Outside: The Latin American Immigrants Shaking Up New York City’s Bike RacesCategories Sin categoría0 Comments
I wrote for Outside about Daniel Pérez and the Sanba Cycling Team.
“On a July morning, the cyclists start arriving at Brooklyn’s Prospect Park before dawn, the pavement still wet from an overnight downpour. More than 300 people are registered for the second race in this year’s Lucarelli and Castaldi Cup, a fixture in New York City’s cycling circuit. Competitive cyclists in the city are finally releasing the pent-up energy of a year without bike racing, waiting out the pandemic.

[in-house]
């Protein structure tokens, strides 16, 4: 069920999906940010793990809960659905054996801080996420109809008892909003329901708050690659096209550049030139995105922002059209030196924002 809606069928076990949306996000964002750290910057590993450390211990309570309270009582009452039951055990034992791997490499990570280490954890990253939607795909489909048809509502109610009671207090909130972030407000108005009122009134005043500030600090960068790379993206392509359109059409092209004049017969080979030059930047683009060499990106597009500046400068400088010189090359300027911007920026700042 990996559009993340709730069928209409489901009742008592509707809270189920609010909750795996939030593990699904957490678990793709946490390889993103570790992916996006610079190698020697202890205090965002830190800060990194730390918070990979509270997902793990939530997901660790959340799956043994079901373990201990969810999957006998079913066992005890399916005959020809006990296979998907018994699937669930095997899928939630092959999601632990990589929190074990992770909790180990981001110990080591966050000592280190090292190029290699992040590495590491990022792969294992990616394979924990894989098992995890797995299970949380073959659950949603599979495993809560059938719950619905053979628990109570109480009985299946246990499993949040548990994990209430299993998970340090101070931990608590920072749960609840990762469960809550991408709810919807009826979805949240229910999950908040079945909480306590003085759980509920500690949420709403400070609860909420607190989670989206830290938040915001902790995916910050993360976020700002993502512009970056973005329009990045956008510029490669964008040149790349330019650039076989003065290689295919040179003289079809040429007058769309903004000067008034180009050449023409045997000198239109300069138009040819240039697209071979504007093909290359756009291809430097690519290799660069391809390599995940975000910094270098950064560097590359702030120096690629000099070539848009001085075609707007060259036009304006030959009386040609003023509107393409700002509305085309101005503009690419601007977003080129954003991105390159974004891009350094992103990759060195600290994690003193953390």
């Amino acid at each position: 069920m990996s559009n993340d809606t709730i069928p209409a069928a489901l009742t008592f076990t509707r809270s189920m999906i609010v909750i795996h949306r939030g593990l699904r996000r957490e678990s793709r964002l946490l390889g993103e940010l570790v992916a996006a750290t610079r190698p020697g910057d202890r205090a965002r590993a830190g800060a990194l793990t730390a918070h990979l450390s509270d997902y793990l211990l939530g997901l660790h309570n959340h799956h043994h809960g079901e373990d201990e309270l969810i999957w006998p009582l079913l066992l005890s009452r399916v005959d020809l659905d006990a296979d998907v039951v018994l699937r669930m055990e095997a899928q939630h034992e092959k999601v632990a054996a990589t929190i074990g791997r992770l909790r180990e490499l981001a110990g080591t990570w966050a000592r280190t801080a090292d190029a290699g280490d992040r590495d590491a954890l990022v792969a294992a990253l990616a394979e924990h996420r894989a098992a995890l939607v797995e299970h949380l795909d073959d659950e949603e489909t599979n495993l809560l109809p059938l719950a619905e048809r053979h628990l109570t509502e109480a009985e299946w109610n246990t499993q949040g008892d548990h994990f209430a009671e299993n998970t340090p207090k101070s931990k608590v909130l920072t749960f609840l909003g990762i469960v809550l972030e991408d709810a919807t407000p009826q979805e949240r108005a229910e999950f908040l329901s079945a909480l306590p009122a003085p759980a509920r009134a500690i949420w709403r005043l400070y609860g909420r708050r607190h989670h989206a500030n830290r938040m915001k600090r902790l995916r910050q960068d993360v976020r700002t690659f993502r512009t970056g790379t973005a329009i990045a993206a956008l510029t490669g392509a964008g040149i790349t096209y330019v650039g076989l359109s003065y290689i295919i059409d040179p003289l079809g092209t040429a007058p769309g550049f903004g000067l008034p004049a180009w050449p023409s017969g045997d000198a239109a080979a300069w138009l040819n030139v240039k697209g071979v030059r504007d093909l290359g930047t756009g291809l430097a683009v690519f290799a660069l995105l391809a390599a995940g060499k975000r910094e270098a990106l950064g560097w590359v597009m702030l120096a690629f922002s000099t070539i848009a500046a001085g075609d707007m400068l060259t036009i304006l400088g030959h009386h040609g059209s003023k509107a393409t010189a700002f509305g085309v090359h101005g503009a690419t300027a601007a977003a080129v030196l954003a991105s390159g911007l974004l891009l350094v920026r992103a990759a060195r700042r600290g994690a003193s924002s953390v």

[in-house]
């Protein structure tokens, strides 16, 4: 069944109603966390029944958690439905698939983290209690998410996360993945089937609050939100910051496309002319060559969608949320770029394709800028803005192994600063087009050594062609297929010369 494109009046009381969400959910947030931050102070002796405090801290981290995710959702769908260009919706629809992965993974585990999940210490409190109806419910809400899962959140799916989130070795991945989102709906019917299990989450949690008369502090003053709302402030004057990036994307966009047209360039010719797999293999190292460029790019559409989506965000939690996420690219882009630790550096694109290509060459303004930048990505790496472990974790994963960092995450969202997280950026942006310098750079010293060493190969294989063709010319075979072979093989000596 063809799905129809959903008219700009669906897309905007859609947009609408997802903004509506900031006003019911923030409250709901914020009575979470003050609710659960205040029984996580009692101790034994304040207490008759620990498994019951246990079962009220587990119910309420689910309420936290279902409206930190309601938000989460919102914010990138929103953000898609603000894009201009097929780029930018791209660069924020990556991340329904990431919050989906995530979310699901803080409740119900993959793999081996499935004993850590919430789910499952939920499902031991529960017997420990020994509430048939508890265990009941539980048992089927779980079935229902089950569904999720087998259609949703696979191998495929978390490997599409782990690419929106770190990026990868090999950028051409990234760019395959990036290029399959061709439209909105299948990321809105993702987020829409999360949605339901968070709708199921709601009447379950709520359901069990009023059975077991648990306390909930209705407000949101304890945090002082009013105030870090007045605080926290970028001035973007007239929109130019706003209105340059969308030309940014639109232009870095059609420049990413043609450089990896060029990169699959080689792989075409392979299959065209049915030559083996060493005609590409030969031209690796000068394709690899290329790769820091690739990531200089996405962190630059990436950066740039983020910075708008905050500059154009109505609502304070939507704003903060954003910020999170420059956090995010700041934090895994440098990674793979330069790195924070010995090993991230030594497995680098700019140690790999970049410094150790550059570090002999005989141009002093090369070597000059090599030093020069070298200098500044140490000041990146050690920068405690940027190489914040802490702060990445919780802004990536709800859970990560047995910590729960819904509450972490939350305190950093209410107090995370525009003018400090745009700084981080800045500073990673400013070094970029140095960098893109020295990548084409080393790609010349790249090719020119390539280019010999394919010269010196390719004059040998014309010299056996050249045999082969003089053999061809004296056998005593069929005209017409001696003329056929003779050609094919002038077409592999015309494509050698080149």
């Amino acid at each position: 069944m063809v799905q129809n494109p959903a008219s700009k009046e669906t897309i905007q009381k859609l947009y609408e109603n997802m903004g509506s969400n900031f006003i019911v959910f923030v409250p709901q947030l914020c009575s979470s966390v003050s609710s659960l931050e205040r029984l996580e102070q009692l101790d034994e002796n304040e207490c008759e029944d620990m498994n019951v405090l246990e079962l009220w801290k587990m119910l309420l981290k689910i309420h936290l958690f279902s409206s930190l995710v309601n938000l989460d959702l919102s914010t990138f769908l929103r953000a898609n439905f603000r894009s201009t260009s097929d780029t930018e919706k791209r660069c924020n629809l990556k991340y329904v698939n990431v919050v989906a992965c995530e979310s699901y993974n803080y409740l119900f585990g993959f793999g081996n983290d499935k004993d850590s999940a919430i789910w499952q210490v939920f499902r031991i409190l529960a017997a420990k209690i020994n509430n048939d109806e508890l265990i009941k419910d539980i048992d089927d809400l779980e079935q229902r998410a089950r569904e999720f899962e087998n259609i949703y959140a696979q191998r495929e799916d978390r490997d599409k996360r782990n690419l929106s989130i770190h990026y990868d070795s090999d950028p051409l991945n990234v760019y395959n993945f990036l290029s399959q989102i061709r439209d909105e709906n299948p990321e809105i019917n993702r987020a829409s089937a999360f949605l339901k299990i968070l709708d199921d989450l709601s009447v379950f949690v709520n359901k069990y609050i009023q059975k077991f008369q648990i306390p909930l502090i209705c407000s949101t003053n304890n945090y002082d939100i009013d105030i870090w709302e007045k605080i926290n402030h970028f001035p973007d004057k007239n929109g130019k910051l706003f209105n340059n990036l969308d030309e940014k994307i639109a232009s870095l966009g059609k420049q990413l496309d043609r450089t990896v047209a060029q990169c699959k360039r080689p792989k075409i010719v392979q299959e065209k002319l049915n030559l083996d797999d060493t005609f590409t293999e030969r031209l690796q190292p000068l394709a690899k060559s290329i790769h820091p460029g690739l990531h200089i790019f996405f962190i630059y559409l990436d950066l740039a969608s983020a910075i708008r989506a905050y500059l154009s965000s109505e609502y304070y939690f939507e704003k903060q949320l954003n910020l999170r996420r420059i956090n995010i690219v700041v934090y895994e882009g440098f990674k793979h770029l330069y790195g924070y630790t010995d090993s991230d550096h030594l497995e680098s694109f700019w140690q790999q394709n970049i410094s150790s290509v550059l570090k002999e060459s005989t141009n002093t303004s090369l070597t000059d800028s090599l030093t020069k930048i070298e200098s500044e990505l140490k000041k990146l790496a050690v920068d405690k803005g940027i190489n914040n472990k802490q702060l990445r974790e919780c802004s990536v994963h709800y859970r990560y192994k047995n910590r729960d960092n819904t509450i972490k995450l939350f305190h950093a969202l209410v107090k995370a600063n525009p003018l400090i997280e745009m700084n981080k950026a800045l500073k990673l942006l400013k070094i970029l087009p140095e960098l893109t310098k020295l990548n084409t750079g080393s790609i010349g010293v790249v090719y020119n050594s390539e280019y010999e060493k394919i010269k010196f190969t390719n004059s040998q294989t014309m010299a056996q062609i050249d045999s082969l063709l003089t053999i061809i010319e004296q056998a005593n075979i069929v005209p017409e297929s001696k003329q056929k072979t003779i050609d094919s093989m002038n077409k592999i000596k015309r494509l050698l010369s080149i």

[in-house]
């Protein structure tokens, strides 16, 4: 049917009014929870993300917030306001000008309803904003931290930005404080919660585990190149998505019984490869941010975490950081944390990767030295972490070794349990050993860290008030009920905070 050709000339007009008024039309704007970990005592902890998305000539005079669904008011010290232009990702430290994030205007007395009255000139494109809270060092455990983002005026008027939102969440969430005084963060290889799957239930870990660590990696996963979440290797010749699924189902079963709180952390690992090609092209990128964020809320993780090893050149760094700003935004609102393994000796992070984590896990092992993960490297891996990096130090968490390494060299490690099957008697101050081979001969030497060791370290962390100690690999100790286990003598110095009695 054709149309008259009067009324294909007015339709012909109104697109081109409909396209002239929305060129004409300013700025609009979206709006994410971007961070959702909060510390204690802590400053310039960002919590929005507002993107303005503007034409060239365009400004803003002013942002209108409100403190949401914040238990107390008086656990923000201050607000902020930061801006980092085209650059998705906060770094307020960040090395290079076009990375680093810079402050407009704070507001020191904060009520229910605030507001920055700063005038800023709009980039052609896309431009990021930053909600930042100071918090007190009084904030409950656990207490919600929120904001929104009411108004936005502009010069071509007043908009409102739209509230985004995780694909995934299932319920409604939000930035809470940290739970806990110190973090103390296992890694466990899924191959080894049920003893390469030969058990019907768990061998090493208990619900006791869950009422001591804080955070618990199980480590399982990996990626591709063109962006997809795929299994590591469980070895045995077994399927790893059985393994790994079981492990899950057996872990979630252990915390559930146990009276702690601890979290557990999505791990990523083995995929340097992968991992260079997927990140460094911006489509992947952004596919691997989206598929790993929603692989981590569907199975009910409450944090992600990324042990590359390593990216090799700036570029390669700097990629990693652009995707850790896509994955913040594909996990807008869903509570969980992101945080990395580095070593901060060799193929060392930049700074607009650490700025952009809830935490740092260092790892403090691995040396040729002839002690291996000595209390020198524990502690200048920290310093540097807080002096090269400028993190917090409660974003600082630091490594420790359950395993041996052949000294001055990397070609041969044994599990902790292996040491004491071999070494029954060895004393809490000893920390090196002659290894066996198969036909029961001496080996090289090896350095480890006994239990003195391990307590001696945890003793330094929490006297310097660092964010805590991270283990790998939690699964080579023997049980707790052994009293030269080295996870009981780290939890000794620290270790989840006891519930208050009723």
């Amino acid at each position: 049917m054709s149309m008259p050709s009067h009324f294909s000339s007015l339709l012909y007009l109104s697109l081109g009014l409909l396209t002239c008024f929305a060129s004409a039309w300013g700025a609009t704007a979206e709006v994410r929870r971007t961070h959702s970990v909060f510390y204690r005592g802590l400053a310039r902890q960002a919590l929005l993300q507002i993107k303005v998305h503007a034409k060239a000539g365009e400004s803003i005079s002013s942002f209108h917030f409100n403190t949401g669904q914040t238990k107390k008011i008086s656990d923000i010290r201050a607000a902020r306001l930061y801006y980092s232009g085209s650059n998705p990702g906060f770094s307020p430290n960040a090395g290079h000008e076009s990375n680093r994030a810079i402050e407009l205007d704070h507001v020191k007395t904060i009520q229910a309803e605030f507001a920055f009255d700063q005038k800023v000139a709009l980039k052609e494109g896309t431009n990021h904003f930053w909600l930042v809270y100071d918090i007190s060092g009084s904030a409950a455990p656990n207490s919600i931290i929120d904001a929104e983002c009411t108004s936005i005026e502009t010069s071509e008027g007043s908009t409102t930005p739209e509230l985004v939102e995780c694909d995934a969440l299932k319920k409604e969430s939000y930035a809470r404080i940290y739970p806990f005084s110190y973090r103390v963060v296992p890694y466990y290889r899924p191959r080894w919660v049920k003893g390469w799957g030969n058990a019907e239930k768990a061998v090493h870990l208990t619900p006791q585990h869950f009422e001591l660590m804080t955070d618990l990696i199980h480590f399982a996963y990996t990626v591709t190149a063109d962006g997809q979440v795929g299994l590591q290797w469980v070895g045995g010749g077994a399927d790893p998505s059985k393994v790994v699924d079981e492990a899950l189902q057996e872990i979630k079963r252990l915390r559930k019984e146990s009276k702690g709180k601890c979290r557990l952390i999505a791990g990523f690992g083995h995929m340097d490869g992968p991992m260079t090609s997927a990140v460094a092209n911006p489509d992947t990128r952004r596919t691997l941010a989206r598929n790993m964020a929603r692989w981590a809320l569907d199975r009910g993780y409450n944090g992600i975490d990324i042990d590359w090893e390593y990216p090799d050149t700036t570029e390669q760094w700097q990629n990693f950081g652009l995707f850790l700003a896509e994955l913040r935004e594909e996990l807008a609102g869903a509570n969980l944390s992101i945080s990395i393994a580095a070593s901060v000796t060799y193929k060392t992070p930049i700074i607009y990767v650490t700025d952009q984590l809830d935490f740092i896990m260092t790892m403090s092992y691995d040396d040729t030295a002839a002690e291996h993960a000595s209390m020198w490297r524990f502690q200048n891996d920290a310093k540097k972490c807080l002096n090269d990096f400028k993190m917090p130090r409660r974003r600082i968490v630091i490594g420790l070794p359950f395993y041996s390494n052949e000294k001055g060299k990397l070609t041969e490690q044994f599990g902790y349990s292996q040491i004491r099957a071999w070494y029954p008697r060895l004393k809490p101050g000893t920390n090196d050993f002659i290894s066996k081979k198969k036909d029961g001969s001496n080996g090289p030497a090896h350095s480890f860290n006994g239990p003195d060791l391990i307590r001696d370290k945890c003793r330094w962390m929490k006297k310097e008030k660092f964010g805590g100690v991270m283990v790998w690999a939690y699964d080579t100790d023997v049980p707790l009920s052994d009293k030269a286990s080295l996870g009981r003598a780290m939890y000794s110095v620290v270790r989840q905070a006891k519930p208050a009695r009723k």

Daniel Pérez, founder of the Sanba Cycling Team, lines up alongside 25 of his teammates in their blue, white, and pink kits. At 36, he has the slight, efficient build of a competitive cyclist. The final stragglers hurry to pin on their numbers and join the ranks. Then the whistle sounds, and the race is off.
The Sanba racers include Rafael, who commutes 40 miles round-trip every day to his construction job in Long Island; Antonio, who fits in training rides around his food delivery job; and Edgar, a line cook and lifelong soccer player giving cycling a chance. Off the racecourse, these Guatemalan and Mexican immigrants work long hours and navigate life in neighborhoods hit hard by the pandemic. But for this moment, they can ignore all that. In this moment, they just want to win.”
Read the full story here.